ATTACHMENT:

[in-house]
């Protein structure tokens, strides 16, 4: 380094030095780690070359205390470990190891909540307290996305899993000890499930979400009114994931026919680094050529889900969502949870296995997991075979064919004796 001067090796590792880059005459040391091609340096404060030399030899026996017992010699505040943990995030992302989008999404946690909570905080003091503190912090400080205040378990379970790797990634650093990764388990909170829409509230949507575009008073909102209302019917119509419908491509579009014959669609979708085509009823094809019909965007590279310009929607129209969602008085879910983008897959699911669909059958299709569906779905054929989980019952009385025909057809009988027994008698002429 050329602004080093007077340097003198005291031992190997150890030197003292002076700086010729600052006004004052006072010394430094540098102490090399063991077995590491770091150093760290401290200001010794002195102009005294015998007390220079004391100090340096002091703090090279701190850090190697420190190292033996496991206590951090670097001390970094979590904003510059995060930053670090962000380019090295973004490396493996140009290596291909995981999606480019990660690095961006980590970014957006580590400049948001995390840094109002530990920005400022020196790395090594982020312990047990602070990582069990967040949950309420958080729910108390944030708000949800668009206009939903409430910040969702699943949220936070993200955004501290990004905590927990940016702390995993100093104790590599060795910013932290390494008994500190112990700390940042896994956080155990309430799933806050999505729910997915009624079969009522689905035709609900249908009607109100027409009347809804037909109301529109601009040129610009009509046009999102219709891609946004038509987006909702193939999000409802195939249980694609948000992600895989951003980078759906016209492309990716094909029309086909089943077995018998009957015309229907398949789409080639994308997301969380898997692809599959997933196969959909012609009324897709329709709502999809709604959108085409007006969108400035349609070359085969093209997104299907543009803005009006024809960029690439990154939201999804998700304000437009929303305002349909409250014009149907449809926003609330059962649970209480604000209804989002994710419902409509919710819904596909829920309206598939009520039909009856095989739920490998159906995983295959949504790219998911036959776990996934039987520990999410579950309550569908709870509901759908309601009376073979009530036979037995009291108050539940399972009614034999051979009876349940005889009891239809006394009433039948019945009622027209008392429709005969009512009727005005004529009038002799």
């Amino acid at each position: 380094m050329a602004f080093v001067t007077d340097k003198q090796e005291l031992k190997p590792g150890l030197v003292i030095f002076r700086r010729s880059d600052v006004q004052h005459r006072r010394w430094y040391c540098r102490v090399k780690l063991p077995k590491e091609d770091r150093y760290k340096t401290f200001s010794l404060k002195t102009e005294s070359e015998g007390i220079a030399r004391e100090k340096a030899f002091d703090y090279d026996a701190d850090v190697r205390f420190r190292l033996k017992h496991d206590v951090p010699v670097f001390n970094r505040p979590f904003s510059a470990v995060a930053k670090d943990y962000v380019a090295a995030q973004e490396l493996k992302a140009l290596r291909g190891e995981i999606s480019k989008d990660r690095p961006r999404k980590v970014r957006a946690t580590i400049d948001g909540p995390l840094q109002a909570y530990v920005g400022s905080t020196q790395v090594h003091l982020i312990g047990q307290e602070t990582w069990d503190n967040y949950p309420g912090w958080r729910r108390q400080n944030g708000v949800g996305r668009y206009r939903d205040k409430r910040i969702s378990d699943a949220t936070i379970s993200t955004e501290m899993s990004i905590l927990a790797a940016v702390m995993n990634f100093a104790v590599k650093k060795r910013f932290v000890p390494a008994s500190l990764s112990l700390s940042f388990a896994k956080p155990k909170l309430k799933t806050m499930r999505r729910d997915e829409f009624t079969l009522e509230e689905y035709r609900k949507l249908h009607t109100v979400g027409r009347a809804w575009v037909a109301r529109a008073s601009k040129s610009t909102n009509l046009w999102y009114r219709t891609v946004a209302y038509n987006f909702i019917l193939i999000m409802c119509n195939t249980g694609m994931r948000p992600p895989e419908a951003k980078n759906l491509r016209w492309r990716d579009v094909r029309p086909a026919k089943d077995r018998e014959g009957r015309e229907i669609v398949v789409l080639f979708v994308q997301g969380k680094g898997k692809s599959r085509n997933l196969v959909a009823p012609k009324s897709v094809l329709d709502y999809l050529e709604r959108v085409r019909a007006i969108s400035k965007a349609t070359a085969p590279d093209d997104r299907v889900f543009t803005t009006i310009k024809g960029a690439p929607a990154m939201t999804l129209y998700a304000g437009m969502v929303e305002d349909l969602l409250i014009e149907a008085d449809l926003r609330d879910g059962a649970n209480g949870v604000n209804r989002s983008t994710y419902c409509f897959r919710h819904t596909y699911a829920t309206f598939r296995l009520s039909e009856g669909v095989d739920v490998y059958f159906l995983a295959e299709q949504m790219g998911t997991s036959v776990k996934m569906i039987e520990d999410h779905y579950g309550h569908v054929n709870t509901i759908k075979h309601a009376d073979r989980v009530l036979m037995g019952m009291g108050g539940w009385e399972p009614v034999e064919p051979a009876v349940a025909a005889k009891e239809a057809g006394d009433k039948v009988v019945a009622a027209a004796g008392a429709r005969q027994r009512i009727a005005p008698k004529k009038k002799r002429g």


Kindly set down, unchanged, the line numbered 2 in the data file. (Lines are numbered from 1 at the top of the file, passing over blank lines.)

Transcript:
């Protein structure tokens, strides 16, 4: 380094030095780690070359205390470990190891909540307290996305899993000890499930979400009114994931026919680094050529889900969502949870296995997991075979064919004796 001067090796590792880059005459040391091609340096404060030399030899026996017992010699505040943990995030992302989008999404946690909570905080003091503190912090400080205040378990379970790797990634650093990764388990909170829409509230949507575009008073909102209302019917119509419908491509579009014959669609979708085509009823094809019909965007590279310009929607129209969602008085879910983008897959699911669909059958299709569906779905054929989980019952009385025909057809009988027994008698002429 050329602004080093007077340097003198005291031992190997150890030197003292002076700086010729600052006004004052006072010394430094540098102490090399063991077995590491770091150093760290401290200001010794002195102009005294015998007390220079004391100090340096002091703090090279701190850090190697420190190292033996496991206590951090670097001390970094979590904003510059995060930053670090962000380019090295973004490396493996140009290596291909995981999606480019990660690095961006980590970014957006580590400049948001995390840094109002530990920005400022020196790395090594982020312990047990602070990582069990967040949950309420958080729910108390944030708000949800668009206009939903409430910040969702699943949220936070993200955004501290990004905590927990940016702390995993100093104790590599060795910013932290390494008994500190112990700390940042896994956080155990309430799933806050999505729910997915009624079969009522689905035709609900249908009607109100027409009347809804037909109301529109601009040129610009009509046009999102219709891609946004038509987006909702193939999000409802195939249980694609948000992600895989951003980078759906016209492309990716094909029309086909089943077995018998009957015309229907398949789409080639994308997301969380898997692809599959997933196969959909012609009324897709329709709502999809709604959108085409007006969108400035349609070359085969093209997104299907543009803005009006024809960029690439990154939201999804998700304000437009929303305002349909409250014009149907449809926003609330059962649970209480604000209804989002994710419902409509919710819904596909829920309206598939009520039909009856095989739920490998159906995983295959949504790219998911036959776990996934039987520990999410579950309550569908709870509901759908309601009376073979009530036979037995009291108050539940399972009614034999051979009876349940005889009891239809006394009433039948019945009622027209008392429709005969009512009727005005004529009038002799």